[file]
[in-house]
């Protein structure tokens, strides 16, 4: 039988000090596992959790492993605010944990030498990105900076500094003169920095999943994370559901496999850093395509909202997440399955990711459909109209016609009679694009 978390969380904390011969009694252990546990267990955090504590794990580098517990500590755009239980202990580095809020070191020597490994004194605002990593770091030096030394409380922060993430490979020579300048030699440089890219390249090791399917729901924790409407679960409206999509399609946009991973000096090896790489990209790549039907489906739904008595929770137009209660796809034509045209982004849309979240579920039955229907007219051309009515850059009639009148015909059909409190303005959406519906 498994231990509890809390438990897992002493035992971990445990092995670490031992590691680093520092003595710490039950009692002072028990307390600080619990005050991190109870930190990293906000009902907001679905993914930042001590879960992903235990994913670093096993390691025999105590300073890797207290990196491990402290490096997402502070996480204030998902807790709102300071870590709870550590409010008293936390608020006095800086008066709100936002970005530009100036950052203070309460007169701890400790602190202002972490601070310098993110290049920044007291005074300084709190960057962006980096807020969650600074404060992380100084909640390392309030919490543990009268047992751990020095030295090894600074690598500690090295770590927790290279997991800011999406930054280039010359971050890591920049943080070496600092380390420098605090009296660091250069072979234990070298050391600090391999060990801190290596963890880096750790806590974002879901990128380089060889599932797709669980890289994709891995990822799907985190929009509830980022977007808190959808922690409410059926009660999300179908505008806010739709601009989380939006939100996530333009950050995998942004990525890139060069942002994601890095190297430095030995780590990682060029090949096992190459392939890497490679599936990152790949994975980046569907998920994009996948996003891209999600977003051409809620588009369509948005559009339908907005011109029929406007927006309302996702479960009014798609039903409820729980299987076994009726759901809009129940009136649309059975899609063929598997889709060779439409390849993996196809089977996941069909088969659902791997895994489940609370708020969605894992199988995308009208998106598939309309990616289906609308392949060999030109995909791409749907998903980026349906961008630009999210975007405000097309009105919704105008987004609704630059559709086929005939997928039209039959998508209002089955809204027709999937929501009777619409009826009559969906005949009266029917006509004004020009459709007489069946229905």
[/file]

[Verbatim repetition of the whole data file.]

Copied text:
[in-house]
């Protein structure tokens, strides 16, 4: 039988000090596992959790492993605010944990030498990105900076500094003169920095999943994370559901496999850093395509909202997440399955990711459909109209016609009679694009 978390969380904390011969009694252990546990267990955090504590794990580098517990500590755009239980202990580095809020070191020597490994004194605002990593770091030096030394409380922060993430490979020579300048030699440089890219390249090791399917729901924790409407679960409206999509399609946009991973000096090896790489990209790549039907489906739904008595929770137009209660796809034509045209982004849309979240579920039955229907007219051309009515850059009639009148015909059909409190303005959406519906 498994231990509890809390438990897992002493035992971990445990092995670490031992590691680093520092003595710490039950009692002072028990307390600080619990005050991190109870930190990293906000009902907001679905993914930042001590879960992903235990994913670093096993390691025999105590300073890797207290990196491990402290490096997402502070996480204030998902807790709102300071870590709870550590409010008293936390608020006095800086008066709100936002970005530009100036950052203070309460007169701890400790602190202002972490601070310098993110290049920044007291005074300084709190960057962006980096807020969650600074404060992380100084909640390392309030919490543990009268047992751990020095030295090894600074690598500690090295770590927790290279997991800011999406930054280039010359971050890591920049943080070496600092380390420098605090009296660091250069072979234990070298050391600090391999060990801190290596963890880096750790806590974002879901990128380089060889599932797709669980890289994709891995990822799907985190929009509830980022977007808190959808922690409410059926009660999300179908505008806010739709601009989380939006939100996530333009950050995998942004990525890139060069942002994601890095190297430095030995780590990682060029090949096992190459392939890497490679599936990152790949994975980046569907998920994009996948996003891209999600977003051409809620588009369509948005559009339908907005011109029929406007927006309302996702479960009014798609039903409820729980299987076994009726759901809009129940009136649309059975899609063929598997889709060779439409390849993996196809089977996941069909088969659902791997895994489940609370708020969605894992199988995308009208998106598939309309990616289906609308392949060999030109995909791409749907998903980026349906961008630009999210975007405000097309009105919704105008987004609704630059559709086929005939997928039209039959998508209002089955809204027709999937929501009777619409009826009559969906005949009266029917006509004004020009459709007489069946229905």